Supply chain strategists, GRA , recognise that there are many worthwhile outcomes to taking on a bottom up retail demand planning strategy; however the attainment of these outcomes requires a solid implementation approach that delivers both an appropriate forecasting system and a well-designed business process tailored to the particular retail environment.
It is the characteristics typical to retail businesses that drive many of the forecasting system and process requirements. These characteristics include:
- high stock keeping unit (SKU) counts often with a long “tail” of products
- large numbers of stocking locations
- stock presentation requirements in stores
- the impact of “out of stocks” on sales history data
- frequent and numerous small volume transactions
- short product life cycles
- seasonal and / or erratic sales patterns; and
- significant and frequent promotional activity.
- use a sophisticated automated forecasting system requiring minimum user input to configure and maintain
- have the capacity to store, transfer and process large data volumes quickly
- enable significant amounts of “market intelligence” to be incorporated into plans e.g. promotional planning
- utilise a range of forecast algorithms suited to the wide variety of demand patterns experienced in retail
- incorporate an intelligent performance reporting framework, and
- support a “by exception” approach to demand planning management, particularly where there is a large the product range and number of stocking locations.
Store level retail demand planning processes should do a number of things. They should synchronise seamlessly with purchasing and replenishment activity, and have a traceable and auditable impact on these activities and associated inventory policies.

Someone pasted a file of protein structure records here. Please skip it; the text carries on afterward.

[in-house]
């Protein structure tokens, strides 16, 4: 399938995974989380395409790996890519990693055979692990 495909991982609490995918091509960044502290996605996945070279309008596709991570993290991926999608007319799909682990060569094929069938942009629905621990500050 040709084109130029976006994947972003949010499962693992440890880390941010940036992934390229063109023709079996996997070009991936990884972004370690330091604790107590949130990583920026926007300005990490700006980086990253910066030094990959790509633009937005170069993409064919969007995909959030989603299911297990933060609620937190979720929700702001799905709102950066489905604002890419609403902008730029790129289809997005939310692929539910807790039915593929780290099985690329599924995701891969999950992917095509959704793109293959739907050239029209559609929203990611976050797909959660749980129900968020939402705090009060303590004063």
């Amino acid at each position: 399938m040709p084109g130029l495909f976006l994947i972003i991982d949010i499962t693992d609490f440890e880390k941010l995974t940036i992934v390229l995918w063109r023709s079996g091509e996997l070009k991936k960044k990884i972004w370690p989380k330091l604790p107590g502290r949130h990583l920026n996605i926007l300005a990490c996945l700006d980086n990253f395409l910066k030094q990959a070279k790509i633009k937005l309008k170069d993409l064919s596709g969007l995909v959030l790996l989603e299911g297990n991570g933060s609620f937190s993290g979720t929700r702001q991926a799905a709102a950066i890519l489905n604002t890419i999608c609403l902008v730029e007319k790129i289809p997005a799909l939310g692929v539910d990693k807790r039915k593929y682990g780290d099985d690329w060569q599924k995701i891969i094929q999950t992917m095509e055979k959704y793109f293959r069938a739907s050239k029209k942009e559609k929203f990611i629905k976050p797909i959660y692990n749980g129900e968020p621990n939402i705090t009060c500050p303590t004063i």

They should also be cognisant of the “80/20 rule” and focus activity on the highest value adding activities.
Forecast exception management techniques with a store level retail demand planning process should allow planners to target questionable forecasts and focus on high value / critical lines.
Store level retail demand planning processes should consider the suitability of aggregate level forecast management in circumstances of mass promotional activity and, if implemented, proportionately apply aggregate adjustments to the store level forecast.
They should also cover all the key retail demand planning activities, including:
- out of stock history adjustments
- promotional planning
- statistical forecast review
- new product introduction; and
- forecast accuracy reviews.
Listing the requirements for a retail demand planning system and process is one thing; finding a suitably equipped bottom up retail demand planning system and developing a process tailored to a retailer’s needs is a much greater challenge.
It is possible however, as a number of retailers using this approach demonstrate, and the potential rewards are significant.